Signage around the perimeter of the store includes oversized wall graphics featuring historic photos from Vassar’s past, inspirational messages about shopping local and promotional product images, all selected by the MacKays. Says Mike, “We love being able to tell our story and highlight the history of the company. It’s a great reminder that the Vassar brand has been serving the community for more than 50 years.”

    The extra square footage allowed the MacKays to expand departments like grills, outdoor furniture, tools, hardware and plumbing, while tripling the size of the kitchen and bath design center.

    One category people thought was new for Vassar is workwear and boots. In the new store, this section is featured prominently up front. “At the grand opening, and for quite a while afterward, customers remarked how glad they were that we now carried work boots,” Mike recalls. “We always carried them—people just didn’t notice them in the old store. This is just one change that’s helped us attract many new customers.”

    Another design feature that captures customers’ attention is their reimagined end caps. End caps in the old store were strictly promotional, focusing on a single product at a great price. These new storytelling end caps are set back, lower and wider, and they tell a product story with related items and engaging photography.

    Doubling the square footage allowed the MacKays to expand departments like grills, outdoor furniture, tools and hardware, while tripling the size of the kitchen and bath design center.

    Doubling the square footage allowed the MacKays to expand departments like grills, outdoor furniture, tools and hardware, while tripling the size of the kitchen and bath design center.

    ATTRACTING FEMALE CUSTOMERS

    Having deeper and broader categories has attracted more female shoppers, something Mike had hoped for at the beginning of the project.

    “We’re a full-service lumberyard with a huge selection of building supplies to serve pro contractors. That’s our biggest niche, and it always has been,” Mike says. “But this was a way to broaden our reach, become a hardware destination and be able to serve the entire community with a modern home center.”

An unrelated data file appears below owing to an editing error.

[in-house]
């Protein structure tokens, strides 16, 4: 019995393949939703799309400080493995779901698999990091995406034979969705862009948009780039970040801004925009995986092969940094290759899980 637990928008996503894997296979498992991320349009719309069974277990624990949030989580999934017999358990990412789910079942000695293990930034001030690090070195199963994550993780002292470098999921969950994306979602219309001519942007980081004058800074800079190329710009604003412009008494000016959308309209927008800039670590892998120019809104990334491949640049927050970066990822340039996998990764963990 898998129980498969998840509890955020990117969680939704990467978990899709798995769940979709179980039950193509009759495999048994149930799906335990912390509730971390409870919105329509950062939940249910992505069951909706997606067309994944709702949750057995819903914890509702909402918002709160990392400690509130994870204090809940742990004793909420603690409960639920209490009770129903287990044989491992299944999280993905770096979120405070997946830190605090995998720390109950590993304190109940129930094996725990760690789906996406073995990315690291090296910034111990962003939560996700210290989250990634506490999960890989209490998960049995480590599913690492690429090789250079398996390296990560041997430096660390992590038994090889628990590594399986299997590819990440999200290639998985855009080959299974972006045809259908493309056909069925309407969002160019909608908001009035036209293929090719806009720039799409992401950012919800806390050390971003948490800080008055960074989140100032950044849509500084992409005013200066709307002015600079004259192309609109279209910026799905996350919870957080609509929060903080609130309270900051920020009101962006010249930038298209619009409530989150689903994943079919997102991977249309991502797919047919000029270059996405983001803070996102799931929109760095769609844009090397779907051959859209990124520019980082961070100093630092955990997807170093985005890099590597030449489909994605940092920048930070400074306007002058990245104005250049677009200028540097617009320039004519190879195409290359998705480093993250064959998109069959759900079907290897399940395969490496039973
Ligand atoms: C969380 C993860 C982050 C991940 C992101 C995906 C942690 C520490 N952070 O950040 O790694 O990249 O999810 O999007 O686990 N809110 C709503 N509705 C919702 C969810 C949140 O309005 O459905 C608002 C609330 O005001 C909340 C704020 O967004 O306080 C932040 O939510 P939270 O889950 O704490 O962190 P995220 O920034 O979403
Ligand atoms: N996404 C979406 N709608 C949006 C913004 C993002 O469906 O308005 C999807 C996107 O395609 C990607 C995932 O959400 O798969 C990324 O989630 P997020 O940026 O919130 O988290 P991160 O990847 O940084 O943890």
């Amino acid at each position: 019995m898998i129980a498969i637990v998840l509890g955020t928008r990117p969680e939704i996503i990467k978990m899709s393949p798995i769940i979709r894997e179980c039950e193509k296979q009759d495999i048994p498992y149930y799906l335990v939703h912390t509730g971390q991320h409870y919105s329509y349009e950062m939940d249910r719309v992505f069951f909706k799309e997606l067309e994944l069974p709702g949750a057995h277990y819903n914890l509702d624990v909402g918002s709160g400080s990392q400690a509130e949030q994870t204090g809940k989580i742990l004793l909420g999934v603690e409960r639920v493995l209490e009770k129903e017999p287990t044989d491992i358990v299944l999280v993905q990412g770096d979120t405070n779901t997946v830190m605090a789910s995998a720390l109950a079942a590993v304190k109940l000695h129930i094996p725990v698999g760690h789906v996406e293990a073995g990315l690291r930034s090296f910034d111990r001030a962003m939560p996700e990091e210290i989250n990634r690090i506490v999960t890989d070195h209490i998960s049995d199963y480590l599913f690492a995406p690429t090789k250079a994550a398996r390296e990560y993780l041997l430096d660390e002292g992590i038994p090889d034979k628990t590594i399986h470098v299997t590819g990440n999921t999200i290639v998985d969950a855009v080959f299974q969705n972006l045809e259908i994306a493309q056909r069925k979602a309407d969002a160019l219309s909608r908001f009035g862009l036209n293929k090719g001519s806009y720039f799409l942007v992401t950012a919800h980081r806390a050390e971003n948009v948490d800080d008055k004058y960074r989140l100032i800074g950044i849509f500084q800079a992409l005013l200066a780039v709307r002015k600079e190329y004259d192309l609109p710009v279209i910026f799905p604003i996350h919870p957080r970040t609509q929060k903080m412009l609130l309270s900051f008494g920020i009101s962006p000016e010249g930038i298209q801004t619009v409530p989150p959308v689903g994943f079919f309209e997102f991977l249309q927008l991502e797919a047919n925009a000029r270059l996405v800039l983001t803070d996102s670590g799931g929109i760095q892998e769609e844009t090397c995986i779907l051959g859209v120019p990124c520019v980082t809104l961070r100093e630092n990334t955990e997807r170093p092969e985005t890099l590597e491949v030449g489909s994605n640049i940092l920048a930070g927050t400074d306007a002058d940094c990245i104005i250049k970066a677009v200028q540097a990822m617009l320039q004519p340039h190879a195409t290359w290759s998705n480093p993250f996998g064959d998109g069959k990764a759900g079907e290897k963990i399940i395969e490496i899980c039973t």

The new store has seen about a 90 percent increase in female shoppers compared to the old location. Mike recalls seeing many women waiting out in the car at the old store while men came in to grab supplies. “Today, they’re coming in with their kids, and couples are shopping together for appliances, paint and housewares. We never had housewares in the old store. Now we have lots of opportunities to sell things we never thought of before.”

    The paint department was upgraded with the addition of The Color Bar, an interactive and comprehensive paint destination. This is another area where the MacKays have witnessed an uptick in female shoppers and couples.

    Workwear and boots were moved to a prominent position in the front of the store, which resulted in customers noticing the category for the first time.

    Workwear and boots were moved to a prominent position in the front of the store, which resulted in customers noticing the category for the first time.

    A NEW MINDSET FOR THE RESET

    Both the wall graphics and the wayfinding signage are so noticeable throughout the store because keeping vertical spaces open is an important aspect of their new store’s design strategy.